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Fam Trip Report: My 10 Favourite Things about Ghana

Updated: May 23

On Friday 19 April 2024, along with several lovely people from reputable UK tour operators, I travelled on a Fam Trip to Ghana


I think I speak for everyone in the group when I say that I discovered exactly what I had hoped for - something really different. It was quite unlike anything I’d experienced before - everything felt new, interesting, significant, vibrant and alive!



Before I get into my 10 favourite things about Ghana, I'd like to write a little about some of the basics about being there.


There are several things that you really notice when you're travelling in Ghana - and weirdly, you notice exactly the opposite of those things as soon as you get back home. Let me explain...


The friendliest people!

The feeling of friendliness and goodwill towards outsiders is wonderful and makes visitors feel very welcome indeed. Ghanaians are friendly and respectful amongst themselves and they seem to extend that to all travellers in their country. They are proud of their heritage and traditions, which still remain very much intact. More about this history and heritage follows below, but really only a fraction of what’s there, just waiting to be discovered. 


It’s West Africa

‘Yes, of course it’s in West Africa!’ I hear you exclaim. But let’s just take me as an example (I know, I know… beware the sample of one!). I’ve travelled a lot throughout my adult life. I’ve been privileged to have seen quite a lot of the world (more than 60 countries over the last 40 or so years). I’ve worked in the travel industry for 38 years, I’ve been to plenty of places in Africa (the north, the east, the centre and the south). But not the west. West Africa had always remained a bit of a mystery to me - and I know that’s true of many people. Plenty of us really don’t know much about any of the countries along the Gulf of Guinea and don’t know what to expect.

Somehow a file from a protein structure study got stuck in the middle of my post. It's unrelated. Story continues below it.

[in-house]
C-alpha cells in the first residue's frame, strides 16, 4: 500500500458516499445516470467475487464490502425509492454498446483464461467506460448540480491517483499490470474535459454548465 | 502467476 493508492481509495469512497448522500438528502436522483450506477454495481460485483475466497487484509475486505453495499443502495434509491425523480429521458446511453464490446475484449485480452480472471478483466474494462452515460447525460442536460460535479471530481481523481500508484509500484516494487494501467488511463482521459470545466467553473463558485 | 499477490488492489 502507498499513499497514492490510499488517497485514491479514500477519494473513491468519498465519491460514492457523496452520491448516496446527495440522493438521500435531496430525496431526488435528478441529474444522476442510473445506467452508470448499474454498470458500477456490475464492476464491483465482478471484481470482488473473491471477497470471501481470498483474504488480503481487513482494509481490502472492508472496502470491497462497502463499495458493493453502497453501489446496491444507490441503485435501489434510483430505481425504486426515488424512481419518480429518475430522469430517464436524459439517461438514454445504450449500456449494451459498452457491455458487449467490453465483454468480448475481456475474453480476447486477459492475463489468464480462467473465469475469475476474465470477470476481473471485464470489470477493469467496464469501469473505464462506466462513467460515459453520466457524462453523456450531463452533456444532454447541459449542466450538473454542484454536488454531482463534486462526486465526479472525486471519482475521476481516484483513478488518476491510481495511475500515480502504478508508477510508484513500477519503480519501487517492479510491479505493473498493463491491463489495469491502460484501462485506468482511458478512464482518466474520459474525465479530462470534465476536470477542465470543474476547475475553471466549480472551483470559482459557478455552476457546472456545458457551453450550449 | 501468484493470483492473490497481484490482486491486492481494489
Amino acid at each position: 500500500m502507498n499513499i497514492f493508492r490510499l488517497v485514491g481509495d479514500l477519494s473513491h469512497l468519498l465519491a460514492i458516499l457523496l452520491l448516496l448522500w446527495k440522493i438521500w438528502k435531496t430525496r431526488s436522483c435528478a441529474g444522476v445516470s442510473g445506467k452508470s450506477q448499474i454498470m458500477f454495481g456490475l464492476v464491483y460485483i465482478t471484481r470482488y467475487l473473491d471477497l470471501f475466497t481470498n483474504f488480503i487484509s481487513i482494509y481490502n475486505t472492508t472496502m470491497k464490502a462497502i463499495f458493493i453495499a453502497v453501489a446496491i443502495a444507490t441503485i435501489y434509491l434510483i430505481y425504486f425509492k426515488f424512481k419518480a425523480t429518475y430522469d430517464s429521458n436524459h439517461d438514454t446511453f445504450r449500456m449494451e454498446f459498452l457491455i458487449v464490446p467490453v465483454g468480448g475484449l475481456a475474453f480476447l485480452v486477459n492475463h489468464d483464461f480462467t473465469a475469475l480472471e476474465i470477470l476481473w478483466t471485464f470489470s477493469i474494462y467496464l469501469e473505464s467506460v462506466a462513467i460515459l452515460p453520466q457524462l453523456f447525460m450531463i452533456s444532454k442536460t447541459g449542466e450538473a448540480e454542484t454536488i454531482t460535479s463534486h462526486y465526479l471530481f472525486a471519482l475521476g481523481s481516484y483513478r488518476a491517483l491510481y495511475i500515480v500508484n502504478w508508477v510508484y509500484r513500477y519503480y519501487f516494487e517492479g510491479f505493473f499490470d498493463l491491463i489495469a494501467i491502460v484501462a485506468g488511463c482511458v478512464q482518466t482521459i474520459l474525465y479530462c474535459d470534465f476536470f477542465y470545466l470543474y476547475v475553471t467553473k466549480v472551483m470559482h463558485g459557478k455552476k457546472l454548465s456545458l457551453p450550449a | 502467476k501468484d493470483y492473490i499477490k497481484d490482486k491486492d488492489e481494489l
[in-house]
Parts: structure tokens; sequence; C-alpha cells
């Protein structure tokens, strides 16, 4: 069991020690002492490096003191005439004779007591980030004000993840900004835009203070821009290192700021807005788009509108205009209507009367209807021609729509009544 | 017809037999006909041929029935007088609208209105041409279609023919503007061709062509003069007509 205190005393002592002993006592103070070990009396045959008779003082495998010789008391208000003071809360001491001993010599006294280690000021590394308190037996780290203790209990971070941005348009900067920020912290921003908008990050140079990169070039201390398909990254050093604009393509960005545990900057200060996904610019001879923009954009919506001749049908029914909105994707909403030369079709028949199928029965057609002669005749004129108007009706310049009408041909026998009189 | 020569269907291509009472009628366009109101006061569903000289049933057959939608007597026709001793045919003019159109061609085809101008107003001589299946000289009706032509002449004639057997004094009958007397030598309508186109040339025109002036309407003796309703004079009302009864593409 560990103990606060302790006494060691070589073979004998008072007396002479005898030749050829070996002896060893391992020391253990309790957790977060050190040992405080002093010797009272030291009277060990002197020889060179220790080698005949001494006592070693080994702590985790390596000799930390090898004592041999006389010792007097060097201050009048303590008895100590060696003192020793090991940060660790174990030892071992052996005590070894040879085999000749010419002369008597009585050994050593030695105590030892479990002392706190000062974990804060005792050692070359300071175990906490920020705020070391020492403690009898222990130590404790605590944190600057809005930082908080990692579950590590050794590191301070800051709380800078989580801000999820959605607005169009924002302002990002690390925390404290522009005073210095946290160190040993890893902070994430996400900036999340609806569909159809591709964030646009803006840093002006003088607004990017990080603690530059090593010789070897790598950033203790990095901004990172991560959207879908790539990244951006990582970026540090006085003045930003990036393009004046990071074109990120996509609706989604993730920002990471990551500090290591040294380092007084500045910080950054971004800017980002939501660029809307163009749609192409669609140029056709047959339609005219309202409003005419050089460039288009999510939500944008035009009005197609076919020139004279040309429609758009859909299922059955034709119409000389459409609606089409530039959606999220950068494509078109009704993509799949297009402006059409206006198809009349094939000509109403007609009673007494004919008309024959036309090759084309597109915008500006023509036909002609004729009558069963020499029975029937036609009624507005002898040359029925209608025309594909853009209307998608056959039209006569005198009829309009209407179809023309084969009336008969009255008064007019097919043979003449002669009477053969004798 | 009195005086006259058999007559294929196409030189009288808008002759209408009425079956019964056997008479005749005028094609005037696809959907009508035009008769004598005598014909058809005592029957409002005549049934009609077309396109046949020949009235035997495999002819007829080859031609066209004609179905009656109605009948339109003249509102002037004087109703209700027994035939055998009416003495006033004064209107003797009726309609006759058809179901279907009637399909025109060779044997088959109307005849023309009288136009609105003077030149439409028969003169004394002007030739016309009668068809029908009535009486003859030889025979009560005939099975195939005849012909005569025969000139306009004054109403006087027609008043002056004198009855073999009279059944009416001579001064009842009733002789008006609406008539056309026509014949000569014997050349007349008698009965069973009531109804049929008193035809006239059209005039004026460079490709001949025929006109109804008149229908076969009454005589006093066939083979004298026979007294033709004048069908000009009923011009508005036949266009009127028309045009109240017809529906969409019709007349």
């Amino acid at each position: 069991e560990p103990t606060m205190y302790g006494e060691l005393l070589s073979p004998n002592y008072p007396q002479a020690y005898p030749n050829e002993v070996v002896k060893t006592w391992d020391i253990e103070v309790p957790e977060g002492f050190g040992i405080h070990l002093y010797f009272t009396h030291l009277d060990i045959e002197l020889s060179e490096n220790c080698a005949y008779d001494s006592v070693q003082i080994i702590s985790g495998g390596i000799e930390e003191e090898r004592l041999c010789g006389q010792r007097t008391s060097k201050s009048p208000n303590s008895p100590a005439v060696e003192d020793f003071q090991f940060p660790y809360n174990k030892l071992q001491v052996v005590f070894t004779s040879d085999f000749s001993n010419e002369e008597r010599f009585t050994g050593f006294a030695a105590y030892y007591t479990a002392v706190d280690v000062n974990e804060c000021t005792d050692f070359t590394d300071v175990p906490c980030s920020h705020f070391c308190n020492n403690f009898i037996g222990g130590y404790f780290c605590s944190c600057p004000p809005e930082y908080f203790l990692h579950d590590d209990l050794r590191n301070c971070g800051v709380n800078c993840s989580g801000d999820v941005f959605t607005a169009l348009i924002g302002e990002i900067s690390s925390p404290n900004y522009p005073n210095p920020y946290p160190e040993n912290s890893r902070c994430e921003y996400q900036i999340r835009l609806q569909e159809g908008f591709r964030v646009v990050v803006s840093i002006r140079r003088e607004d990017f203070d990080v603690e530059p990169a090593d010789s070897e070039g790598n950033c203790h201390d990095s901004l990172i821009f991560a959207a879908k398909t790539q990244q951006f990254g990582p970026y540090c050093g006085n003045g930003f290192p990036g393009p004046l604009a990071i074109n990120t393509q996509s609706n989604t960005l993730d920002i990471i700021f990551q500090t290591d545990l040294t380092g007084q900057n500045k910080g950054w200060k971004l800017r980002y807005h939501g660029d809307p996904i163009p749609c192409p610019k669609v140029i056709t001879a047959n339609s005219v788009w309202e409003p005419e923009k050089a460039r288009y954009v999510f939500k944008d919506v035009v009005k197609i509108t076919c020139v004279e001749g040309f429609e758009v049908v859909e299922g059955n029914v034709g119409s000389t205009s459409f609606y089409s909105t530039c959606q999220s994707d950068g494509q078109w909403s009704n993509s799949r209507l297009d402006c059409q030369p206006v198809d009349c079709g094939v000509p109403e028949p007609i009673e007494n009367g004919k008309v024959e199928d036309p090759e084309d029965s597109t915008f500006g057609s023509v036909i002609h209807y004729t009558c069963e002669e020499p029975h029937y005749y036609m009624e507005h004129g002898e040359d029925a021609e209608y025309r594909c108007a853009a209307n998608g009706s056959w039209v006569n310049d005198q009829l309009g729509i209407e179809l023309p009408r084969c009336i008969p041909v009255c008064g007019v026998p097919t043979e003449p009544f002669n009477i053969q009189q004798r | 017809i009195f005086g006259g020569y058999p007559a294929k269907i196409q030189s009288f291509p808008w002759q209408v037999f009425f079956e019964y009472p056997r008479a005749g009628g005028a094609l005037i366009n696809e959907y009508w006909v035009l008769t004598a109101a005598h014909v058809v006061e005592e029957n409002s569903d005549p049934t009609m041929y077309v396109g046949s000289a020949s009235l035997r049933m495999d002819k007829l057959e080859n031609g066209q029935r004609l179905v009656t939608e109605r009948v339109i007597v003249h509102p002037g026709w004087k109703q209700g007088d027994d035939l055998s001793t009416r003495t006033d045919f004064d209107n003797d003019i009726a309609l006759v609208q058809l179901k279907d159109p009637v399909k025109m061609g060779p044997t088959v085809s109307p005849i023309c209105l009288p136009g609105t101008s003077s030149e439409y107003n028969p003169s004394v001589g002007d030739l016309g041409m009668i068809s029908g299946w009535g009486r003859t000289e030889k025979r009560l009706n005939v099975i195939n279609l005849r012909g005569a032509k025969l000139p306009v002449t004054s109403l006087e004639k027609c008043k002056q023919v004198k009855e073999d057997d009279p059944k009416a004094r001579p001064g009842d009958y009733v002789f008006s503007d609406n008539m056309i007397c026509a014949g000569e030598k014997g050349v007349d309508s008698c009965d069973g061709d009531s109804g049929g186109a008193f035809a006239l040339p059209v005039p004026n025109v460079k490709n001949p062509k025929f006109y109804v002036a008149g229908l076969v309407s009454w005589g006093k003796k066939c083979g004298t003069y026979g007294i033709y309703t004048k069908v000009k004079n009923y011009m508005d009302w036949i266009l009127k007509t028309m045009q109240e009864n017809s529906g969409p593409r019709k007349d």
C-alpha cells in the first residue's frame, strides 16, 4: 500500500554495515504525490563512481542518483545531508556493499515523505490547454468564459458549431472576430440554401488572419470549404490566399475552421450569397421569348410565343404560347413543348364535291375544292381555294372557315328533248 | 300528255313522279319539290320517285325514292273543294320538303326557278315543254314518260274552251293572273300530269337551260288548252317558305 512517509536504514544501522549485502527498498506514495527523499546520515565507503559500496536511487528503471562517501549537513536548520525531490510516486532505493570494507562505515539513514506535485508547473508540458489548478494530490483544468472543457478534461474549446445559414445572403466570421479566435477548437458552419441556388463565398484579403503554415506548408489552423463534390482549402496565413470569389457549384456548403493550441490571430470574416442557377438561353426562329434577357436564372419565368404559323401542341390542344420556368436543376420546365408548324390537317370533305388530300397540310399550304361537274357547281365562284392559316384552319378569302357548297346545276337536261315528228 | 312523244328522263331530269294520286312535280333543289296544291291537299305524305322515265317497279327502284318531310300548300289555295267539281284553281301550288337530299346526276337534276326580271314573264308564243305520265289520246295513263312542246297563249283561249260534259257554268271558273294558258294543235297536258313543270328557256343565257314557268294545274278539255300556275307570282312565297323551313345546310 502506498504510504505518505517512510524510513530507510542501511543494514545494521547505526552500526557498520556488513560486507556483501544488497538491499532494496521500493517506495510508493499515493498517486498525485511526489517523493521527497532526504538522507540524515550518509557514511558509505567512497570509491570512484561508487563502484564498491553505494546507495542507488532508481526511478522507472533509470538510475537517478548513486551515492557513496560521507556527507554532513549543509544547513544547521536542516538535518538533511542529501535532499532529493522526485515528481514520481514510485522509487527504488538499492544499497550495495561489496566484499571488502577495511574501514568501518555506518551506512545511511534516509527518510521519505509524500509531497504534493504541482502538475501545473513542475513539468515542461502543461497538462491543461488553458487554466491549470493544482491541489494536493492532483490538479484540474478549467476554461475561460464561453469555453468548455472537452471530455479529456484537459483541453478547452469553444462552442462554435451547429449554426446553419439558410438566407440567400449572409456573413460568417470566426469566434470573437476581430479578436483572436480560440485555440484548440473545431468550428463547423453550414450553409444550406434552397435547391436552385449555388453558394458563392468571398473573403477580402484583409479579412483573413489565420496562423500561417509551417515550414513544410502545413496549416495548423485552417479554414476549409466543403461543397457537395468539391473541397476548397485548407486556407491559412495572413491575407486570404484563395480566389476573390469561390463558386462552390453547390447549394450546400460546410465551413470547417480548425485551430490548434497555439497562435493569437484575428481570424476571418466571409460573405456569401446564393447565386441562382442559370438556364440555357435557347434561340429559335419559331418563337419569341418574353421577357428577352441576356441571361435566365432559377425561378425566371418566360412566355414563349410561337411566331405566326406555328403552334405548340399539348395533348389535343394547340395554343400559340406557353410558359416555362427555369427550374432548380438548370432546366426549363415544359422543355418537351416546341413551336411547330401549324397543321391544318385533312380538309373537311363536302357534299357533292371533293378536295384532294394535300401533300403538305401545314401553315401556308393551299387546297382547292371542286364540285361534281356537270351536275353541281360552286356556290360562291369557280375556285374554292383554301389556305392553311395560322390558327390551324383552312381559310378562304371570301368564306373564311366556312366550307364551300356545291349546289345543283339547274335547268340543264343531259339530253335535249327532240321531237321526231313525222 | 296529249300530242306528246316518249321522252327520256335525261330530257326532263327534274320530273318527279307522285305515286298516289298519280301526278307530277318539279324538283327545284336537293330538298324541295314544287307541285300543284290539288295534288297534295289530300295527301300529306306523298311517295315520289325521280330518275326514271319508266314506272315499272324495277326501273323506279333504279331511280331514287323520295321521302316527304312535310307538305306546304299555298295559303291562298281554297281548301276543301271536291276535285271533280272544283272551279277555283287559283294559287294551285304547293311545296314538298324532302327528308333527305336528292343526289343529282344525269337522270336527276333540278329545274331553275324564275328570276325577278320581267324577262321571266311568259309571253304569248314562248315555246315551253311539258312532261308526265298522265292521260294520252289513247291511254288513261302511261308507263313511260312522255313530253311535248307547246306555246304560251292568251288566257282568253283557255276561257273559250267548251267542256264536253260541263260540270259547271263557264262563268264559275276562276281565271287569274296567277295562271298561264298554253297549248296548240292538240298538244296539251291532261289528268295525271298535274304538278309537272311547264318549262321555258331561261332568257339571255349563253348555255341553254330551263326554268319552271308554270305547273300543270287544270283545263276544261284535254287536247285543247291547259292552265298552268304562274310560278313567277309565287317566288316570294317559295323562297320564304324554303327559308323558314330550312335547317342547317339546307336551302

So for some people, thinking about West Africa therefore brings a certain amount of uncertainty. Purely because it feels unknown. And for some, that subconsciously brings safety and security into question. Having now been, I can honestly say that I felt safer in every city, every town, every village, every street, every conversation and every encounter that I had in Ghana then I would anywhere in the UK. That was a very pleasant surprise. It meant we always felt relaxed and open to learning and observing this magical place.


So suspend any disbelief you might have for just a moment and take a bold leap into West Africa. It might not be for everyone, but if you’re well travelled and want something a bit different and a bit special, come and join me in the shallow end! I plan to dive deeper before long…


The Ashanti kingdom and people

An extraordinary history is gradually revealed as you travel from the coastal capital of Accra, and go northwards to Kumasi, capital of the Ashanti Kingdom. This kingdom and culture is simply fascinating. For political correctness, we’ve stopped using the word ‘tribal’ here in recent years, but local people in Ghana use this term and it perfectly describes the Ashantis and their ruling system; a hierarchy that has worked very well for many centuries. 


I won't go into great detail about this kingdom here but I will say that the ‘Ashanti King’ himself still exists, ​​enthroned on his sacred Golden Stool. Then there are the many ‘Paramount Chiefs’ who are further down the pecking order, and the ‘Odikro’ and ‘Ohene’, minor chiefs who are a part of the hierarchy that serves to keep order and command respect from the top to the bottom of Ashanti culture. This well-ordered society was there long before Europeans arrived in what became modern day Ghana. They were (and are) incredibly well organised - the Ashantis even had their own Foreign Office, through which negotiations and dealings with the European invaders were done.